Jane Goodall



Known for her work in Primatology

Jane Goodall started her love for chimpanzees at a young age. Her father had gotten her a toy of a chimp and she soon realized her love for animals. Dame Jane Morris Goodall was born in London, England in 1934. Later in life Goodall attended Kasakela chimpanzee community in Tanzania. She worked to prove the scientific fact that humans are the only organism that can have personalities wrong by experimenting with chimps. Jane carefully observed chimps, Fifi and David Greybeard, at Gombe Stream National Park. She did just what she wanted. She saw how the chimps would hug each other, kiss each other and even give each other pats on the back. Jane found that they have bonds with their families and the chimps even have friends too. This proves that humans and chimps are more closely related to each other than you think. Although these example are all positive Jane had experienced that chimps have their wild traits too. She saw that they are very aggressive and the chimps would even bully the smaller monkeys. One of the main goal of the chimps was to prove their dominance over the others. Males would fight to be the "king" or to get a females attention. Females aren't as graceful as you think either. The females would kill the children of other mother chimps to prove their superiority. Jane Goodall had a major affect on the world showing how animals have feelings too. Jane has received many awards for her work in Primatology, including the Hubbard Medal and the Benjamin Franklin Medal.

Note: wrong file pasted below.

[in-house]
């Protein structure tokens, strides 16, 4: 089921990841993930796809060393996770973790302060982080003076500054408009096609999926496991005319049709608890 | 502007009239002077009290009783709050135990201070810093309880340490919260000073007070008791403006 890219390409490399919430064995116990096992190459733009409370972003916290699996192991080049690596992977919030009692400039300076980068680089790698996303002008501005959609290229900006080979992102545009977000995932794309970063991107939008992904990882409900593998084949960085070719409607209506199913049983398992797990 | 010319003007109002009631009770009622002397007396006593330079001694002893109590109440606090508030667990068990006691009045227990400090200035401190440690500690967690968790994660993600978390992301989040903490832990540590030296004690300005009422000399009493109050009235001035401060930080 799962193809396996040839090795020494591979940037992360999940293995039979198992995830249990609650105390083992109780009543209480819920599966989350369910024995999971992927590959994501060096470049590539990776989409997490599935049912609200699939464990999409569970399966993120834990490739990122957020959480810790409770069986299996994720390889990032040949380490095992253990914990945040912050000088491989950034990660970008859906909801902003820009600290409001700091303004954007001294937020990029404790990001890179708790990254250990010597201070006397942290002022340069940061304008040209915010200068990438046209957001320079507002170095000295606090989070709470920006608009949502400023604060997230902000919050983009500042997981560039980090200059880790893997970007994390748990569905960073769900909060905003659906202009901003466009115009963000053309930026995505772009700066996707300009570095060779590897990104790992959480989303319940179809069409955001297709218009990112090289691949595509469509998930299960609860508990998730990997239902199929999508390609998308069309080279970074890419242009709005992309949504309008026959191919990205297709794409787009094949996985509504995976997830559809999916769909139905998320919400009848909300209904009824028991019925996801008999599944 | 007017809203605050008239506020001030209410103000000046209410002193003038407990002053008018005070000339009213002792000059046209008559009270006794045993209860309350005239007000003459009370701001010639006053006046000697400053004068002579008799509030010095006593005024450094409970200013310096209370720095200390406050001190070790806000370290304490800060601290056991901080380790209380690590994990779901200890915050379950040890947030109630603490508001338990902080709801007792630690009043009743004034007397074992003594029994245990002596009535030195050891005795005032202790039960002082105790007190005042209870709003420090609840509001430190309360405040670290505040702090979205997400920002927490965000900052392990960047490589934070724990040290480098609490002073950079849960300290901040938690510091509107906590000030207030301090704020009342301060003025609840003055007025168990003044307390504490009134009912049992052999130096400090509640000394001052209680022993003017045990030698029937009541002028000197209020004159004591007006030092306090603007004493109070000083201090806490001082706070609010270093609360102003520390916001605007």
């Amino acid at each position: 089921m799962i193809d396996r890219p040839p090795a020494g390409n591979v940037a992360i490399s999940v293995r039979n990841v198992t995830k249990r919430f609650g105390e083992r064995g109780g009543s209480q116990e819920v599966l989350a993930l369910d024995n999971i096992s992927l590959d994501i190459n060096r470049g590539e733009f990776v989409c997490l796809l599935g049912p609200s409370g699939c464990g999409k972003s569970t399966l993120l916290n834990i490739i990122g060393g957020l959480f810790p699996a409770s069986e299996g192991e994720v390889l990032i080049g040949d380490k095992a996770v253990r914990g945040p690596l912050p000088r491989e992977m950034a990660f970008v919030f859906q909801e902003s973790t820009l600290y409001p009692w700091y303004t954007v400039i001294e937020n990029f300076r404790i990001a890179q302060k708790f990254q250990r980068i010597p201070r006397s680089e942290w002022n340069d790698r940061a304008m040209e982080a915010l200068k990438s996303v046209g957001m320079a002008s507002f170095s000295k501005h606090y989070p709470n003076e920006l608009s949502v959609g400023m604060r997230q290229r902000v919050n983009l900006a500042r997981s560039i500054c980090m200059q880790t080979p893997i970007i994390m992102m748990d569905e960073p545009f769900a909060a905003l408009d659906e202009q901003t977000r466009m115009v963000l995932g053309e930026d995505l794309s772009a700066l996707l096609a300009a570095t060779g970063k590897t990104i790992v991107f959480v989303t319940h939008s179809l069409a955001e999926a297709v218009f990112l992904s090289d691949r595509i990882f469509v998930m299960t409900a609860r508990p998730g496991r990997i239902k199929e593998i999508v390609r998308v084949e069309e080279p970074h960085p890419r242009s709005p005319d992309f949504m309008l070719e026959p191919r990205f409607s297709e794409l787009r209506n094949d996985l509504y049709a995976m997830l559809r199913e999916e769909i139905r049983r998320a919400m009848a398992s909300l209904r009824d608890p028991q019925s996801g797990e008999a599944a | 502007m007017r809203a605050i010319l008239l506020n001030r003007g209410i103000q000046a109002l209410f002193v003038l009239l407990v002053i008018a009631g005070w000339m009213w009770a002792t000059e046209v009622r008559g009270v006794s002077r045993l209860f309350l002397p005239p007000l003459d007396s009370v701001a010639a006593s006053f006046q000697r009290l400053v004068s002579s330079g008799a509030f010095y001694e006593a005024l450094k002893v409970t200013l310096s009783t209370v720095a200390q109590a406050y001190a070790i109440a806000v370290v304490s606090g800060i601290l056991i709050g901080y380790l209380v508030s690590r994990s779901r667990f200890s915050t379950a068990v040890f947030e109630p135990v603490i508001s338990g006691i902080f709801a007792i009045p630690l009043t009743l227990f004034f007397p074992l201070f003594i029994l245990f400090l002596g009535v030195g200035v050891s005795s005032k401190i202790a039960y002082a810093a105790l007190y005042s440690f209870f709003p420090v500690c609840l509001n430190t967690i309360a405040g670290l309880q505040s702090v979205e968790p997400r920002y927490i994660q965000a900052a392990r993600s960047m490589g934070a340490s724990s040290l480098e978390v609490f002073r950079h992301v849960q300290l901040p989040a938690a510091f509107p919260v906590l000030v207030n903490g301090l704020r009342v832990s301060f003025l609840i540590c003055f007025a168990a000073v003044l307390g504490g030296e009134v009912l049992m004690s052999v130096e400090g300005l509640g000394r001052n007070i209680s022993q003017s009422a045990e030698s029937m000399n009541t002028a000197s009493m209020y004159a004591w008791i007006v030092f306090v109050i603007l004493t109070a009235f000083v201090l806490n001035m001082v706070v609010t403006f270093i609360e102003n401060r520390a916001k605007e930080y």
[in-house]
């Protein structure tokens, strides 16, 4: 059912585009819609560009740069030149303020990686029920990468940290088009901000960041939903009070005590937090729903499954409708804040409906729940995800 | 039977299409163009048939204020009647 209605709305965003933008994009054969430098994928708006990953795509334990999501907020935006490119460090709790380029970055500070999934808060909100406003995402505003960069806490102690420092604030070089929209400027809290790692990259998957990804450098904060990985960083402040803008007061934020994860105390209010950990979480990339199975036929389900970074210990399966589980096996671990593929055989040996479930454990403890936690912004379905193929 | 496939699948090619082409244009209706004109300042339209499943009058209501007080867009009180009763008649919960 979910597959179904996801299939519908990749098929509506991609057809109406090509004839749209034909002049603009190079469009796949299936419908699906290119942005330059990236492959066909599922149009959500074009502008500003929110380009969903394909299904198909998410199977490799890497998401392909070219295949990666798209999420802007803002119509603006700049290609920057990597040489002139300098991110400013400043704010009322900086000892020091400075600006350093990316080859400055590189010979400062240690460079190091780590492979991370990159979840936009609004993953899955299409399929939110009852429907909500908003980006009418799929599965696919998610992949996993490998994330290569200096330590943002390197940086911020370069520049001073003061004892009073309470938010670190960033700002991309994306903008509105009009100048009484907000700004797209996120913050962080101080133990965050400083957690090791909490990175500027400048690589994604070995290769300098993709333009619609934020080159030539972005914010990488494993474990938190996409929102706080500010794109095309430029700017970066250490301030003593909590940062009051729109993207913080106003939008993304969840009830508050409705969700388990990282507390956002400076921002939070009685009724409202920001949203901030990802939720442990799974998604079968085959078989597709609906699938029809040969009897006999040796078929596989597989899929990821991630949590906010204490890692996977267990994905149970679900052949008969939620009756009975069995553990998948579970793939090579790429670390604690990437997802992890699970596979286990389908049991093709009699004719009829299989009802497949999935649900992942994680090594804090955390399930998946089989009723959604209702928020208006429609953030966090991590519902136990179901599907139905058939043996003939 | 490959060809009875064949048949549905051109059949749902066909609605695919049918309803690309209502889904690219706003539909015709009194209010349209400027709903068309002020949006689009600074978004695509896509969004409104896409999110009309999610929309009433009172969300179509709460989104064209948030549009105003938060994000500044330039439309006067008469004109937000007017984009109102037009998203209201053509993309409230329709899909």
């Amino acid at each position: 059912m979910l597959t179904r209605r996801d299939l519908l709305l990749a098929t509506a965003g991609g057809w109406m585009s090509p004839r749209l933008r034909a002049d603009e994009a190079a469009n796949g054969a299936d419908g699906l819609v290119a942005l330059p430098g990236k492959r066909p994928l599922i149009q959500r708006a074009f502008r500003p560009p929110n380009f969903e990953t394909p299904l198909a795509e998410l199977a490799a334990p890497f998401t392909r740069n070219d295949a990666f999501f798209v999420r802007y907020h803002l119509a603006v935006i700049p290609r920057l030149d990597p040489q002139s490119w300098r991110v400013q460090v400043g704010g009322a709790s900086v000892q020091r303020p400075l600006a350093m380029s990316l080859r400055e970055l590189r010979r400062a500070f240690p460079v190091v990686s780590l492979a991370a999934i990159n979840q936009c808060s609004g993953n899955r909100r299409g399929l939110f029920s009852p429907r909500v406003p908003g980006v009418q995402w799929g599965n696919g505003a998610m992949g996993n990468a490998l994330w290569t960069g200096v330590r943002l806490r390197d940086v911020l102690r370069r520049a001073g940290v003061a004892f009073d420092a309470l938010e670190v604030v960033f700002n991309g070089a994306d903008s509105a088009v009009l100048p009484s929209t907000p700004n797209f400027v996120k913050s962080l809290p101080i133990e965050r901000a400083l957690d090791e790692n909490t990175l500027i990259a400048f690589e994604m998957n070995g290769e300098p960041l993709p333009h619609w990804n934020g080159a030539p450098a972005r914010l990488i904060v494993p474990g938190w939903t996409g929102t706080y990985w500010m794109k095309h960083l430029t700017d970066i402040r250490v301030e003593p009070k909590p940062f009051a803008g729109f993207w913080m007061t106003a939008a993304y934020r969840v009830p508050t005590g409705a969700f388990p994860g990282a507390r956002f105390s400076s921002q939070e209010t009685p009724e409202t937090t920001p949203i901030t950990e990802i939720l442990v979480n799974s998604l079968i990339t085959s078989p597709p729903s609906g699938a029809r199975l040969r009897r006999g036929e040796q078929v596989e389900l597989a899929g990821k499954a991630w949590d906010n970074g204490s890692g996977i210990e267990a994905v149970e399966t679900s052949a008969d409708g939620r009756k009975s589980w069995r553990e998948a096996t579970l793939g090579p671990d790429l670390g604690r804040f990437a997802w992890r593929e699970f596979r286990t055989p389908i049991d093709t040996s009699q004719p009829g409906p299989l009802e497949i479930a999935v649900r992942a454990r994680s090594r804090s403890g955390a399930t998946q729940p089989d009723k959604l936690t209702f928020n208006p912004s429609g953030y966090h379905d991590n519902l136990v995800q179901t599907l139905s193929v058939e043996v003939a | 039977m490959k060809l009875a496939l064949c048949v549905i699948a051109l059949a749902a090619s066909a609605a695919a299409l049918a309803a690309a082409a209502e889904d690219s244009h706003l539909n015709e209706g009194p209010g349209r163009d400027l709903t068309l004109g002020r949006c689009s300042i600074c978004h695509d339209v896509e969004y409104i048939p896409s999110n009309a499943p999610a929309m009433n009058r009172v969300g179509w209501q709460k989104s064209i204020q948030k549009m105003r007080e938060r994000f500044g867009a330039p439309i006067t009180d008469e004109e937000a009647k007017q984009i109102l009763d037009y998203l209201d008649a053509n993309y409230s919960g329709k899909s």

By: Dominic Young